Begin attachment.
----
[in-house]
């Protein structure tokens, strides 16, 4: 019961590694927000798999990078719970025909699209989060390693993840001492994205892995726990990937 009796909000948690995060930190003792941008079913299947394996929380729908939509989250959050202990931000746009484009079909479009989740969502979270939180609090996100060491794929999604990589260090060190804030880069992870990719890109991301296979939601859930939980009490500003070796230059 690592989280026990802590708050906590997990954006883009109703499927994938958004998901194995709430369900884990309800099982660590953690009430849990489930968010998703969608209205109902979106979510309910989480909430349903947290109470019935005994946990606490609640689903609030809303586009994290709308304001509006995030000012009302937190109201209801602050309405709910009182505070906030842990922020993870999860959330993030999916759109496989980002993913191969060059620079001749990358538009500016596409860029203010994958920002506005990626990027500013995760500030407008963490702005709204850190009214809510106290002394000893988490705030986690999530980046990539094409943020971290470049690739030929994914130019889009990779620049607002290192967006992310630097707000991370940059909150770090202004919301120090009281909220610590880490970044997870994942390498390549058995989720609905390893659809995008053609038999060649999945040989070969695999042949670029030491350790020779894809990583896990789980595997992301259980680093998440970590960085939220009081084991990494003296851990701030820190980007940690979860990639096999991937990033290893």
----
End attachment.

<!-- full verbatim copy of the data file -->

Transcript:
[in-house]
């Protein structure tokens, strides 16, 4: 019961590694927000798999990078719970025909699209989060390693993840001492994205892995726990990937 009796909000948690995060930190003792941008079913299947394996929380729908939509989250959050202990931000746009484009079909479009989740969502979270939180609090996100060491794929999604990589260090060190804030880069992870990719890109991301296979939601859930939980009490500003070796230059 690592989280026990802590708050906590997990954006883009109703499927994938958004998901194995709430369900884990309800099982660590953690009430849990489930968010998703969608209205109902979106979510309910989480909430349903947290109470019935005994946990606490609640689903609030809303586009994290709308304001509006995030000012009302937190109201209801602050309405709910009182505070906030842990922020993870999860959330993030999916759109496989980002993913191969060059620079001749990358538009500016596409860029203010994958920002506005990626990027500013995760500030407008963490702005709204850190009214809510106290002394000893988490705030986690999530980046990539094409943020971290470049690739030929994914130019889009990779620049607002290192967006992310630097707000991370940059909150770090202004919301120090009281909220610590880490970044997870994942390498390549058995989720609905390893659809995008053609038999060649999945040989070969695999042949670029030491350790020779894809990583896990789980595997992301259980680093998440970590960085939220009081084991990494003296851990701030820190980007940690979860990639096999991937990033290893």